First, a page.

Suicide Prevention & Awareness

Open the gate! State police and soldiers train together for riot control


Story by Sgt. Michael V. Broughey, Photos by Spc. Cody Kilduff Massachusetts National Guard 65th Press Camp Headquarters


NEW BRAINTREE, Mass - Roleplayers gathered acting as protesters on the streets of a mock neighborhood on the grounds of the Massachusetts State Police Academy in New Braintree, Mass. They blocked the street with debris, held up their signs, and chanted their cause as the State Police Officers and National Guard Soldiers approached in formation. The confrontation would last hours in the cold rain on Monday morning here as Vigilant Guard kicks off for the week, which includes a full spectrum of military and civilian law enforcement exercises designed to test the cooperation between local military and civilian organizations.


The State Police began detaching files of troopers to clear the debris and once the street was clear they began advancing as one long row with batons in hand. The roleplayers were instructed to agitate the situation, simulating a peaceful protest gone wrong. When one of roleplayers began disturbing the peace and became violent, their squad leader would call out, "Open the gate!" and a column of officers waiting behind the front line would advance on the protester and place them under arrest while maintaining a circle of officers to watch all sides. These arrest teams must quickly retract behind the front row for safety once the arrest is made.


As the officers push the protest down the street a scenario unfolds where a house is being broken into by the crowd forcing the officers to break off from the group and circle the house. This required more manpower at the original formation with the protesters so the Soldiers of B Co., 1st Battalion 182nd Infantry Regiment advanced with a line of Soldiers wielding plastic shields. The Soldiers joined ranks with the State Police and added arrest teams of their own, doubling the size of the riot control group as roleplayers continued to throw debris at the formation.


Pfc. Jared Weiner, a Soldier from Newton, Mass., remarked on his first training mission as part of a riot control team, "I was surprised how difficult it was at first to stay in line with the police but as time went on we got better," he said. "I expect us to be way more prepared for when this really happens," he said.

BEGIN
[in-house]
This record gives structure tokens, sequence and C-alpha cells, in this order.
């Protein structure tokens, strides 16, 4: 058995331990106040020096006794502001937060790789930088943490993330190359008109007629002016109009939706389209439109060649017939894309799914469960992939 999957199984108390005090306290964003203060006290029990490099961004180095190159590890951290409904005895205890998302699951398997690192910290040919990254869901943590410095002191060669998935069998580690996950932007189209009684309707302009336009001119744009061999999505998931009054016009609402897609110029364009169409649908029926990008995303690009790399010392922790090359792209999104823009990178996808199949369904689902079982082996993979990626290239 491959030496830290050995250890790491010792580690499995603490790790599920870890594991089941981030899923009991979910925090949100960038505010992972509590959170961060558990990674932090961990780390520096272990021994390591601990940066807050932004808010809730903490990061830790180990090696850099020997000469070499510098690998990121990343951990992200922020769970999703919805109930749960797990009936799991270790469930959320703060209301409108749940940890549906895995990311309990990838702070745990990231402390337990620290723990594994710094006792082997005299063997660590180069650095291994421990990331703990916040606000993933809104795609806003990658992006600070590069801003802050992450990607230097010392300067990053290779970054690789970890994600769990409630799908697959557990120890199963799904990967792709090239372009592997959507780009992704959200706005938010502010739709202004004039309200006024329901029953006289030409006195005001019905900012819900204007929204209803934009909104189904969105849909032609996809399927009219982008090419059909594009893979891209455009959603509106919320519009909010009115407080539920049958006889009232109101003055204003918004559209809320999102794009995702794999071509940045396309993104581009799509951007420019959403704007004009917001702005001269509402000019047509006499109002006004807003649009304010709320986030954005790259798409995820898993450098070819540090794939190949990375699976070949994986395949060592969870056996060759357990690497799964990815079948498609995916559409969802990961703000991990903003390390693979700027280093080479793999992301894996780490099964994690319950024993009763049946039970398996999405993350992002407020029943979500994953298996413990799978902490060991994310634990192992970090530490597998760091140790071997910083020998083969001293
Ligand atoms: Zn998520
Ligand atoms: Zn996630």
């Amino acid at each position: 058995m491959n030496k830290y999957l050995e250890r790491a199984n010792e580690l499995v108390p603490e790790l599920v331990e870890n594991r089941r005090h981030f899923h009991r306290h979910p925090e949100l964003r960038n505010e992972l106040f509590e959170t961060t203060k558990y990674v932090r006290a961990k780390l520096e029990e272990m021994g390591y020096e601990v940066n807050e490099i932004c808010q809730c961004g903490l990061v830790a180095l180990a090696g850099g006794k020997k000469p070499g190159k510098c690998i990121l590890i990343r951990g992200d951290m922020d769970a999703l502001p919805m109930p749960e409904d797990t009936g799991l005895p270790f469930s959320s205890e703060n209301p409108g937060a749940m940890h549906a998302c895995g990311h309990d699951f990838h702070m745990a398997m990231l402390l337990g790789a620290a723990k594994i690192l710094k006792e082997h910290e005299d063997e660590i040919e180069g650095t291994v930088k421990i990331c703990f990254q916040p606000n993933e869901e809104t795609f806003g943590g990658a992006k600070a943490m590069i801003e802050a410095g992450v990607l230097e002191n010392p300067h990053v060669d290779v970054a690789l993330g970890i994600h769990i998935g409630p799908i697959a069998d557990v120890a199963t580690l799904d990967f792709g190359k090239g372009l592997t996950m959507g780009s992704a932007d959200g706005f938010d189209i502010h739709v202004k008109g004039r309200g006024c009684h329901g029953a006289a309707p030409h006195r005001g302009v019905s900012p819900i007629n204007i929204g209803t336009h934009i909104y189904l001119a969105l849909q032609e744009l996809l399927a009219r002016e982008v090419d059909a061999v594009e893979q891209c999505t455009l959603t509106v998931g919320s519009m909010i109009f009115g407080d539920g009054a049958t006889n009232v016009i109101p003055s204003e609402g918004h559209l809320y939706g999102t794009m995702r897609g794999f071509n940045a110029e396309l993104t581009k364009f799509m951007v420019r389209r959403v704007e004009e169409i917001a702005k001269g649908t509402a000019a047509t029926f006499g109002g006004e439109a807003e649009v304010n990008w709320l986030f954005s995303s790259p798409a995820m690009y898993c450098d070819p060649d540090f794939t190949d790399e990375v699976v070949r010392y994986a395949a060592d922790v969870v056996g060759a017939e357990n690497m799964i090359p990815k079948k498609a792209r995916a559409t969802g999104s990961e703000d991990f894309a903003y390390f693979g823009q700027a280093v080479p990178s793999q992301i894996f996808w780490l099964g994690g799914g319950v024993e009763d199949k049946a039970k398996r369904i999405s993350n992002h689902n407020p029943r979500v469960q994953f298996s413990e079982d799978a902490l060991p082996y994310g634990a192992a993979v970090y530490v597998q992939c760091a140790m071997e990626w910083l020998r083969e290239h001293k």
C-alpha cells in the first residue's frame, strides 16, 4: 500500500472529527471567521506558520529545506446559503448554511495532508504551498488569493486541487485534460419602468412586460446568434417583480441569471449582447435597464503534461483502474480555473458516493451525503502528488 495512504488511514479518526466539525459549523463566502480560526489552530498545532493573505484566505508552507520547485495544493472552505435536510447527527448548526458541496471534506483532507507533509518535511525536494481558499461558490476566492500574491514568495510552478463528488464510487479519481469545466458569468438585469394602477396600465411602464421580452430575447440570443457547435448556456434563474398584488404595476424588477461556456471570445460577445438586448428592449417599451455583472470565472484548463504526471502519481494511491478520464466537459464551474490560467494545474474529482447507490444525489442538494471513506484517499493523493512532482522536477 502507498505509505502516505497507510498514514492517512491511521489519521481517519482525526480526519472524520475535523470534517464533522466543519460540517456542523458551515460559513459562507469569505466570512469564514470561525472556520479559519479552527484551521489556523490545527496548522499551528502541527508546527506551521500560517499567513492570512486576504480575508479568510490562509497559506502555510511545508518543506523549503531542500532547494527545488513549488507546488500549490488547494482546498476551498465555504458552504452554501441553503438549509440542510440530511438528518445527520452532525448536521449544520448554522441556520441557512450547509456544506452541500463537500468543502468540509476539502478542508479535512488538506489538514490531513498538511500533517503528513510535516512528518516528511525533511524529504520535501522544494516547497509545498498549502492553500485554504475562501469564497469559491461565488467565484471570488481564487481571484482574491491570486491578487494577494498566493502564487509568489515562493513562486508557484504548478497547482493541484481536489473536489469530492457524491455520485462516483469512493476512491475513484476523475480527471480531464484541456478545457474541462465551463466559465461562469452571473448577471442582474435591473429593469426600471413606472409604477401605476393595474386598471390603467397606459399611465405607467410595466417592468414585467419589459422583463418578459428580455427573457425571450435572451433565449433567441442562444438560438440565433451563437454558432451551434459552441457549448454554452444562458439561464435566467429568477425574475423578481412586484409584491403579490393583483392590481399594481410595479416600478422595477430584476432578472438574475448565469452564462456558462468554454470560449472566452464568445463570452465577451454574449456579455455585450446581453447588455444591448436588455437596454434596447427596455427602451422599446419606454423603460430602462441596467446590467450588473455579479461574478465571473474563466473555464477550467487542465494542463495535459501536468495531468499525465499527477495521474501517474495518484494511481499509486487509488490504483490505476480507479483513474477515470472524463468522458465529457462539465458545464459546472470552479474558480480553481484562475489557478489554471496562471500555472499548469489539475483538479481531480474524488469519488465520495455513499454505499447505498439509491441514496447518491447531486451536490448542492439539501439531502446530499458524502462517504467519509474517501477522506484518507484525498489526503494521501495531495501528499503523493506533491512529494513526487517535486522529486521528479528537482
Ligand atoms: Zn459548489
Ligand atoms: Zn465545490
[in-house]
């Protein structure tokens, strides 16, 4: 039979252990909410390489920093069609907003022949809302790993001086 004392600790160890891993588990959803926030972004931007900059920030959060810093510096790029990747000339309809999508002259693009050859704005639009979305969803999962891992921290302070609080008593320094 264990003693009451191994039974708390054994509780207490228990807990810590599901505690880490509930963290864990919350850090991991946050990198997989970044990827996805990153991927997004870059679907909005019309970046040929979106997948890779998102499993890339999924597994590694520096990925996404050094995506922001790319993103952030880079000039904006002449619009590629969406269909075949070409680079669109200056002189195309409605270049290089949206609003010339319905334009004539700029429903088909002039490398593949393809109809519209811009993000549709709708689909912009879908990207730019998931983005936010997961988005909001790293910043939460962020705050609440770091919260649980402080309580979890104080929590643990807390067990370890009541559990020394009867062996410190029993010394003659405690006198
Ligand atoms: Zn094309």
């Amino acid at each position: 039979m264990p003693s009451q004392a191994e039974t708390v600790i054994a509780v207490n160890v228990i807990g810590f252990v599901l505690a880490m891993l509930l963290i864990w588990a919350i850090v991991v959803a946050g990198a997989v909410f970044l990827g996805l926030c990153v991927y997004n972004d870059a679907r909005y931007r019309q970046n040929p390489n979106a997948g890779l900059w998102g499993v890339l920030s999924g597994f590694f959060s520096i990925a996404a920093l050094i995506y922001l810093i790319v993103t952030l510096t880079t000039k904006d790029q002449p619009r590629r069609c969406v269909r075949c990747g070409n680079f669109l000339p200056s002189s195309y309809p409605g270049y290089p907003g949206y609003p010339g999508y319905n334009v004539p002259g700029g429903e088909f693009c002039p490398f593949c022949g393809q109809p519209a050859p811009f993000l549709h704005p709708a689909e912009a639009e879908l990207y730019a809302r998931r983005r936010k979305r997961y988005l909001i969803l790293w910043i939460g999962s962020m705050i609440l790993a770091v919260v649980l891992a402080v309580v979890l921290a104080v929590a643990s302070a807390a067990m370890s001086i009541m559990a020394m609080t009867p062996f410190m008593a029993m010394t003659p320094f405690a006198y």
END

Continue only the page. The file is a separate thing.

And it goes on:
The State Police and National Guard riot control team continued to prevent the roleplayers from running around behind them or charging between their front line as a group of State Police Officers approached on horseback. The calvary moved in from the flank to push the crowd along the street. The New Braintree Fire Department also responded to a fire that was a controlled burn in the middle of the neighborhood, filling the air with smoke around the mock neighborhood. Loud static noise played from the loudspeaker of a tactical police vehicle to further convince the protesters to disperse.


Trooper Kaleshia Estabrook, of the Northampton Barracks and also a Soldier with the 126th Brigade Support Battalion, was impressed with the equipment and coordination of the Infantry Soldiers, who she said provide a greater security presence for the State Police. "During the Boston Marathon bombing we were pretty well integrated at the T stations but here we were integrating one-to-one in line," she said. "They could fall in and maintain coordination because we use plain language for all our commands in case we work with other local police or from other states," she said.







Charlie Baker

Governor of Massachusetts

Major General
Gary Keefe

The Adjutant General

Senior Enlisted Leader
Greg Widberg

All news content on this site is public domain and may be used freely. This is an official DoD entity. Please note that the use of information or any email address on this site for other than its intended purpose is forbidden by Federal Law.